Waiting for the death camp trains!
In the beginning of these horrors the Confederate government renewed the efforts for exchange of prisoners. These efforts fell on deaf ears, Lincoln would sacrifice his own to handicap the South!....PoP
The Chief Surgeon of camp Elmira was overheard to boast, before resigning toavoid court martial, he had killed more rebels than any Union soldier. Bottom line & there was 3,866 more Confederate soldiers who died in Union prisons than Union soldiers in Confederate prisons... Gore Vidal
The worst prison camp during the War For Southern Independence was NOT Andersonville but Rock Island, Illinois. This Union camp had an estimated 72% death rate as compared to Andersonville's 27% !! The South also suffered more deaths in union prisons than union in Southern prisons. The Confederate prisoner's were starved and deprived of the essentials to survive the harsh winters of the north. This done by a nation that had ample means to provide for the prisoners. The South could not even provide for it's own troops!
The first three years of war, exchange of prisoners was common practice. Early 1864, Lincoln stopped this practice"Grant's advice" This new policy was crafted to keep C.S. exchanges from returning to their units. The South had no replacements to call on. The North, on the other hand had a million troops around Washington that had never seen the elephant!...Lincoln had not a care for his soldiers in Southern prisons, he was pleased it a burden for The Confederates!
It has been said that history is created by those who write it rather than those who live it. This is hyperbole, of course, but each historian does indeed write from a particular perspective. So Americans, depending on what schools they attend and which historians they rely on, may have differing views of the same event.
Also, many Americans rely on public libraries for their knowledge of history. But, contrary to what many think, the purpose of public libraries is not to present balanced views but to make available to their patrons the most sought after books. Public libraries, unlike libraries affiliated with universities, stock their shelves with best sellers or books receiving favorable reviews in mass market journals.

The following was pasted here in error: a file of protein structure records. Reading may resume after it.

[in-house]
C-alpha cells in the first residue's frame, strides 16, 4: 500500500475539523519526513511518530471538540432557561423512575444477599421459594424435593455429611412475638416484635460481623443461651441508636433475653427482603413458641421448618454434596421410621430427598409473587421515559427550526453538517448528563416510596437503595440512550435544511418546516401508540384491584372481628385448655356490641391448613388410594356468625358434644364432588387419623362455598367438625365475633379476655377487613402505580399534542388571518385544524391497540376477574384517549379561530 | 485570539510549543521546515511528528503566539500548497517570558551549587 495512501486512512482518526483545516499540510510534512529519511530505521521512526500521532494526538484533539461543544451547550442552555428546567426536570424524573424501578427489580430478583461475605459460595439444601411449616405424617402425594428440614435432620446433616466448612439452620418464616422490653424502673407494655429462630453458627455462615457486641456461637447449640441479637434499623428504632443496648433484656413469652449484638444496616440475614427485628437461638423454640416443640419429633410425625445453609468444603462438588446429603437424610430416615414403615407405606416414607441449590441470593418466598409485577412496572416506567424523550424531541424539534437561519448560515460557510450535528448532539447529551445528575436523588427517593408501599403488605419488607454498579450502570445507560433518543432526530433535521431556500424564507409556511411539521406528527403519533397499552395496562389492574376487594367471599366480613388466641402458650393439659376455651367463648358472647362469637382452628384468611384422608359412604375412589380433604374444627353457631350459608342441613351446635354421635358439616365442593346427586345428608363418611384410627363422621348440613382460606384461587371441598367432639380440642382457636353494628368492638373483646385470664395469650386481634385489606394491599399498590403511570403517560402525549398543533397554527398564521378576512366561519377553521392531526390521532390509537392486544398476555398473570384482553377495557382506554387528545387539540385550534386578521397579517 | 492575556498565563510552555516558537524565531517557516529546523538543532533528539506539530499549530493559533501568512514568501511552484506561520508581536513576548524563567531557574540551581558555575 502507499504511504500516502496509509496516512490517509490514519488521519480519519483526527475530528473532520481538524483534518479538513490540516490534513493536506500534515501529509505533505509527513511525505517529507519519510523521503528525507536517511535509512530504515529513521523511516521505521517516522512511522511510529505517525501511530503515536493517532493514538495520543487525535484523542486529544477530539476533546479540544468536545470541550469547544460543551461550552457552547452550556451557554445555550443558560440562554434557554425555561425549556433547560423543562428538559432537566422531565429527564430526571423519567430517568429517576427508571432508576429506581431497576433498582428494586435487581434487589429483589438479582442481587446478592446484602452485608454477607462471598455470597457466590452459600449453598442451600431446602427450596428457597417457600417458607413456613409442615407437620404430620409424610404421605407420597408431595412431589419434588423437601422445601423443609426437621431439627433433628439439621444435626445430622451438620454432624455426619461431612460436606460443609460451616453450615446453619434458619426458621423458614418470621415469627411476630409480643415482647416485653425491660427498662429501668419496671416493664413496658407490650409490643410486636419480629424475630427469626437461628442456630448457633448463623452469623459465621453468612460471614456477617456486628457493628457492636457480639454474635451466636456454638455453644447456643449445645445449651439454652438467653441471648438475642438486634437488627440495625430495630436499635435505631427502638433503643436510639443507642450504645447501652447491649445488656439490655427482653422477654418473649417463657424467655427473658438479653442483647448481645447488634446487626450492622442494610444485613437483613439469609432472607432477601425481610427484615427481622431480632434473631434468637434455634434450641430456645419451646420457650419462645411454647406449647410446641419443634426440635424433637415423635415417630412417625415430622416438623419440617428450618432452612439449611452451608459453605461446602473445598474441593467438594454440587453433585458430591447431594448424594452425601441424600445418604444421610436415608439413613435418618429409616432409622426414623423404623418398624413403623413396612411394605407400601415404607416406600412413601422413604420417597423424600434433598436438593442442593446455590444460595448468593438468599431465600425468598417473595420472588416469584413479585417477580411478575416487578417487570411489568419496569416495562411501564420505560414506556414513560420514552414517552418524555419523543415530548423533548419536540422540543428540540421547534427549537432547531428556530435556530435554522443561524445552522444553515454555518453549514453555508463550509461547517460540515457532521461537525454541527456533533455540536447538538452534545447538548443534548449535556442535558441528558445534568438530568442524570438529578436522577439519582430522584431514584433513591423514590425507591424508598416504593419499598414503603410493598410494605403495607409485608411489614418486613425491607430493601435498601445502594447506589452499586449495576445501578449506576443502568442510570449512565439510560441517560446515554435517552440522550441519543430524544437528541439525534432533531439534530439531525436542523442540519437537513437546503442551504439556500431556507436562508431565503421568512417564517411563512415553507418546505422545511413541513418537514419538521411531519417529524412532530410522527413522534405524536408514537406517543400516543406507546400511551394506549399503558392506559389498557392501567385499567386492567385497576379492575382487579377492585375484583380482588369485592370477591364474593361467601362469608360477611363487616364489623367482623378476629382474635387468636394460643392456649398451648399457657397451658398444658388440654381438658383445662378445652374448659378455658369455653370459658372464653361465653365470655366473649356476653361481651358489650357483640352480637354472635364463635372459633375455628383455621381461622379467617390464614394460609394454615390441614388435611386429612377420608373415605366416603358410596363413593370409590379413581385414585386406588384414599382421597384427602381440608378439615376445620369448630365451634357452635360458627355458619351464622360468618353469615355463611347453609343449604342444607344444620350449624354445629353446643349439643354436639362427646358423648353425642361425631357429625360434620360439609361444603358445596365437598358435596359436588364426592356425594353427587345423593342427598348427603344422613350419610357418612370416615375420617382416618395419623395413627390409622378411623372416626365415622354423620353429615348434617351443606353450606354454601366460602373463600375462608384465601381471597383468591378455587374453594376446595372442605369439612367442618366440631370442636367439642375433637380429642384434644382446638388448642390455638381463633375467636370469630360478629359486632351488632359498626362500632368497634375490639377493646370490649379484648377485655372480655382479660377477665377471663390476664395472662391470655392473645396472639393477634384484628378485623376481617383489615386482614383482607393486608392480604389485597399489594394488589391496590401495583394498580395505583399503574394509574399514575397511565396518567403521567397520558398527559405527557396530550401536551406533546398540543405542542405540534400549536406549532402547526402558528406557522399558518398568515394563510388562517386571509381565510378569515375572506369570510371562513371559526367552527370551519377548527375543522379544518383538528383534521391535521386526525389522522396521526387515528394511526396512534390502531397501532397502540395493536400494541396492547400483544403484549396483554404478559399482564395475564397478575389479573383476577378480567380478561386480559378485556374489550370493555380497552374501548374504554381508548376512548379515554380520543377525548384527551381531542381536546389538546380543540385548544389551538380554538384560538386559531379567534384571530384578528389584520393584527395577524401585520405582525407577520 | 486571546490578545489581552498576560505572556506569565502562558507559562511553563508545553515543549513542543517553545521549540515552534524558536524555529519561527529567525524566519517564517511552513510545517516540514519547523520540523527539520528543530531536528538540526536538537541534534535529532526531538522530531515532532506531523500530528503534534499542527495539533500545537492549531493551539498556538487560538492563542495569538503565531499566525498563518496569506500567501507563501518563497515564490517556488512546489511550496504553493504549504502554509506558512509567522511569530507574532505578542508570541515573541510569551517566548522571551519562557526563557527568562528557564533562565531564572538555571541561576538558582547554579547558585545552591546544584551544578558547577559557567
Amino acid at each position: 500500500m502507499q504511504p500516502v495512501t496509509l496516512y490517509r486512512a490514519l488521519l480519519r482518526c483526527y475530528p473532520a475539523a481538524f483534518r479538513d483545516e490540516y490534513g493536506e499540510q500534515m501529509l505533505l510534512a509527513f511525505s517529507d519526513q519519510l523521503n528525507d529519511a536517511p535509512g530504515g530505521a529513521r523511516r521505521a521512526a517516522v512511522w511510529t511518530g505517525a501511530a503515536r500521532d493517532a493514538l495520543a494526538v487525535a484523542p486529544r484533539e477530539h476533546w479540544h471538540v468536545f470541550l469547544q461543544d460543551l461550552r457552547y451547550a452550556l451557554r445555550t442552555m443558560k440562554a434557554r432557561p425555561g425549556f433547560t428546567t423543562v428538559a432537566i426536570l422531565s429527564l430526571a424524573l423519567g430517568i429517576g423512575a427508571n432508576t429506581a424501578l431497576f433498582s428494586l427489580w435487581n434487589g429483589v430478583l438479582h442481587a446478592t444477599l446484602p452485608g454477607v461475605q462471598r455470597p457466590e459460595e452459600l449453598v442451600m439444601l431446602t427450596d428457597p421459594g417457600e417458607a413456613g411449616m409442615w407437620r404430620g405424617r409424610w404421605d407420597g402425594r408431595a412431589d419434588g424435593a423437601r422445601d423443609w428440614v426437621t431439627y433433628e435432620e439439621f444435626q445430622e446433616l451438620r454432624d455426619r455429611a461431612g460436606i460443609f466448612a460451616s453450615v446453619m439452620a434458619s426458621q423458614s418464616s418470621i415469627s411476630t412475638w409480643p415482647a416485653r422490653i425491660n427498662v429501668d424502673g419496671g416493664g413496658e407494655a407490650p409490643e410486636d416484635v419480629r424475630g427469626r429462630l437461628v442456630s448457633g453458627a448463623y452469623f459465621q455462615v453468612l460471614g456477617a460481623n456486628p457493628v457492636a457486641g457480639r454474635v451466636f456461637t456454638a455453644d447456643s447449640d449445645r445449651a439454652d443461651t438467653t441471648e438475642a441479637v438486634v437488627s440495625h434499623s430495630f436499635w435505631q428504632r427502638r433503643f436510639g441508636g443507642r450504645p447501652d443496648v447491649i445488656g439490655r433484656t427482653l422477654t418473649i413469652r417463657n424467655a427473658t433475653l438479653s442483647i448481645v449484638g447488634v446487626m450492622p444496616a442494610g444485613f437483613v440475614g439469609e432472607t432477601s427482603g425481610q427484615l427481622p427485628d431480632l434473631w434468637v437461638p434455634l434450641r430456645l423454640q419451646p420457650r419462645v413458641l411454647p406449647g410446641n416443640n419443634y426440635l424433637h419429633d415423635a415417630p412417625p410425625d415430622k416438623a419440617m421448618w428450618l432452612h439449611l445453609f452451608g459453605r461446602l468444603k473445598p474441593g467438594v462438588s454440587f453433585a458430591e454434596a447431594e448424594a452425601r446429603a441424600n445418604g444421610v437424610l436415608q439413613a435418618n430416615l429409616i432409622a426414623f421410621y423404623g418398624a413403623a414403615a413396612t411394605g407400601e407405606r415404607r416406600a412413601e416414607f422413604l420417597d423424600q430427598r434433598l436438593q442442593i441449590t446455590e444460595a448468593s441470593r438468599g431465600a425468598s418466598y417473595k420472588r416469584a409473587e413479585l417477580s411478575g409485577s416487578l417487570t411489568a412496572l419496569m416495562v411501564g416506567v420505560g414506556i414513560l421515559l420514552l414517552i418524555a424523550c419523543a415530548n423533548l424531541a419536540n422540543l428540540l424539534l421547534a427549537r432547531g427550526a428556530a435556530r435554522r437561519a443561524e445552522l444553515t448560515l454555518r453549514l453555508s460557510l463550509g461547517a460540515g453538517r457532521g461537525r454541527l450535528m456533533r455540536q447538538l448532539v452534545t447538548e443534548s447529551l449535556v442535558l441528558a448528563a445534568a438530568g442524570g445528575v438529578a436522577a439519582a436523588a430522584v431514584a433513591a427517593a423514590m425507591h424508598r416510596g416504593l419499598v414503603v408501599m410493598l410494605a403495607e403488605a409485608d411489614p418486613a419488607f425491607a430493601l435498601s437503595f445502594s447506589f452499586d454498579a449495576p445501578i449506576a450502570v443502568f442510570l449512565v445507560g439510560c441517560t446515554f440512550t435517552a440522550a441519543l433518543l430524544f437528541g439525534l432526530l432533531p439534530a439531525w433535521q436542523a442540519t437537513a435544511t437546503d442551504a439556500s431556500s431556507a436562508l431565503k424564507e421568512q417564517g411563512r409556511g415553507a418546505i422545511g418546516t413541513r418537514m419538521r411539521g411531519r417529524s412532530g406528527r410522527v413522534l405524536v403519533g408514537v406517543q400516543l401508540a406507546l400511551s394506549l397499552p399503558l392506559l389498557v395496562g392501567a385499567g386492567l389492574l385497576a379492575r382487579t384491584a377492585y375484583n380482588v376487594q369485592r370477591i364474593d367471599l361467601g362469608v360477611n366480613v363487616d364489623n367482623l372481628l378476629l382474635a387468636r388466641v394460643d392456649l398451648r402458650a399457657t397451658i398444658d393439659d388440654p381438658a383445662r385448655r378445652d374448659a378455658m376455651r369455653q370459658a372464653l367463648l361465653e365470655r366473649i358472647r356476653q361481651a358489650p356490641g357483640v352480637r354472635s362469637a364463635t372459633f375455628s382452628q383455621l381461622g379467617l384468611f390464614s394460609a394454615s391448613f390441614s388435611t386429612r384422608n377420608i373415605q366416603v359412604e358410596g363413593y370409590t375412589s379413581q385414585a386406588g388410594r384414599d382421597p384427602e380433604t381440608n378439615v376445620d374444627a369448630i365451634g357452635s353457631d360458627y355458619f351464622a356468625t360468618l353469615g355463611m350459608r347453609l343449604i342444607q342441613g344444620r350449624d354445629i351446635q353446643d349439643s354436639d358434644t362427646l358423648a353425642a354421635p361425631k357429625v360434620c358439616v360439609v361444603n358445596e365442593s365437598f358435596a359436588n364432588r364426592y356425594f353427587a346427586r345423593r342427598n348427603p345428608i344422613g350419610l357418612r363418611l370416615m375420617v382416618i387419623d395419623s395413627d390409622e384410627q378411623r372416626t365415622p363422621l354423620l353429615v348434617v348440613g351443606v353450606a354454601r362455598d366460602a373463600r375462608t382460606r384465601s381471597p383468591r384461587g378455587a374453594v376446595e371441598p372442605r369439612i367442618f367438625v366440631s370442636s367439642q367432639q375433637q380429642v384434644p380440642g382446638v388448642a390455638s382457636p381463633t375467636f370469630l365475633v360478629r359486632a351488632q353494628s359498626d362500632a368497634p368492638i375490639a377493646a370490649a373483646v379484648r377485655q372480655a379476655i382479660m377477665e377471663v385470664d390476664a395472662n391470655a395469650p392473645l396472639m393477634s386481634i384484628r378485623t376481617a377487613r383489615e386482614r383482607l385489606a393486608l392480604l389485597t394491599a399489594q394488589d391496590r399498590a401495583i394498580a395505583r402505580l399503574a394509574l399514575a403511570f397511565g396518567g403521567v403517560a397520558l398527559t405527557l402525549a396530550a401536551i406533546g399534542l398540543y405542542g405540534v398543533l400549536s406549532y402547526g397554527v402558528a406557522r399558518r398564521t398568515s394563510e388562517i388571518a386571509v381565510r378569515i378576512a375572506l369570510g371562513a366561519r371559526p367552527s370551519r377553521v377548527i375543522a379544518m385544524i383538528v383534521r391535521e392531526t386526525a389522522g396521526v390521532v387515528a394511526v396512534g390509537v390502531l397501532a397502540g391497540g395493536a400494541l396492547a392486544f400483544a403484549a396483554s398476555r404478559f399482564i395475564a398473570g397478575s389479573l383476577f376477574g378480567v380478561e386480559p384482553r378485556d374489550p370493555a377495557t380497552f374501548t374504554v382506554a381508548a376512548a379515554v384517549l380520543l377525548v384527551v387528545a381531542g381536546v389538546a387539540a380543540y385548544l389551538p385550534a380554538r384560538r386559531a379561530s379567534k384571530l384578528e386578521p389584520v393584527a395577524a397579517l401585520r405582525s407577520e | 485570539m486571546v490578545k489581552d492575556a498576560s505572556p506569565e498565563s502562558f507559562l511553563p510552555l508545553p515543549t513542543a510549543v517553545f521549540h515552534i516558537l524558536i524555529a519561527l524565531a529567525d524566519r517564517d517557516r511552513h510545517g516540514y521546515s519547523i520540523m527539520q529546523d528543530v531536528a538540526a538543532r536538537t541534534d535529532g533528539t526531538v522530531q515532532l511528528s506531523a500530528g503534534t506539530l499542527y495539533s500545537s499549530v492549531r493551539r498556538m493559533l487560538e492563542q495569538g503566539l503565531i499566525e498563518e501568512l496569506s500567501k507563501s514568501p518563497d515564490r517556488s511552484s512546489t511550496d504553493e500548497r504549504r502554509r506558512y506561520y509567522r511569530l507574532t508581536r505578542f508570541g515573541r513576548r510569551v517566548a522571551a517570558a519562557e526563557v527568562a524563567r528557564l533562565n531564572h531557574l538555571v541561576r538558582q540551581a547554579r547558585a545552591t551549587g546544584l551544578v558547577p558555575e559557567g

Quite a few people derive their knowledge of history from fictional accounts; novels, plays, films, and TV. This is especially true of depictions of the War Between the States. This unparalleled event in our history has continued to inspire fictional works for 140 years....more on this HERE.
"Liberty cannot be preserved without a general knowledge among the people... Be not intimidated, therefore, by any terrors, from publishing with the utmost freedom...nor suffer yourselves to be wheedled out of your liberty by any pretenses of politeness, delicacy, or decency. These, as they are often used, are but three different names for hypocrisy, chicanery, and cowardice." -- John Adams
The True Story of Andersonville Prison
By James Madison Page, M.J. Haley Price: $24.95
By James Madison Page, M.J. Haley Price: $24.95
During the Civil (sic)War, James Madison Page was a prisoner in different places in the South. Seven months of that time was spent at Andersonville. While there he became well acquainted with Major Wirz, or Captain Wirz, as he then ranked.
Page takes the stand that Captain Wirz was unjustly held responsible for the hardship and mortality of Andersonville. It was his belief that the Federal authorities must share the blame for these things with the Confederate, since they well knew the inability of the Confederates to meet the reasonable wants of their prisoners of war, as they lacked a supply for their own needs, and since the Federal authorities failed to exercise a humane policy in the exchange of those captured in battle. This reprint edition is a facsimile of the original “As Published in 1908”
“ The attempt by an ex-prisoner who was very accommodating toward Confederate captors to rebut other accounts of Wirz. Vehement, detailed, sometimes convincing.” Nevins, Allen. "Civil (sic)War Books: A Critical Bibliography. Vol. 1. Baton Rouge: LSU Press 1970. Pg.199
"Rebel prisoners in our hands are to be subjected to a treatment finding its parallels only in the conduct of savage tribes and resulting in the death of multitudes by the slow but designed process of starvation and by mortal diseases occasioned by insufficient and unhealthy food and wanton exposure of their persons to the inclemency of the weather."
-- Official U.S. Policy on Confederate Prisoners of War (Preamble to the H.R. 97, passed by both Houses of Congress)
In 1866, Secretary of War Edwin M. Stanton reported that according to the Commissary General of Prisoners, over 26,000 Confederate POWs died in prisons and hospitals.
Camp Douglas * Rock Island
Camp Chase * Point Lookout
Camp Chase * Elmira
Fort Delaware *Alton Prison
Camp Randall * Camp Morton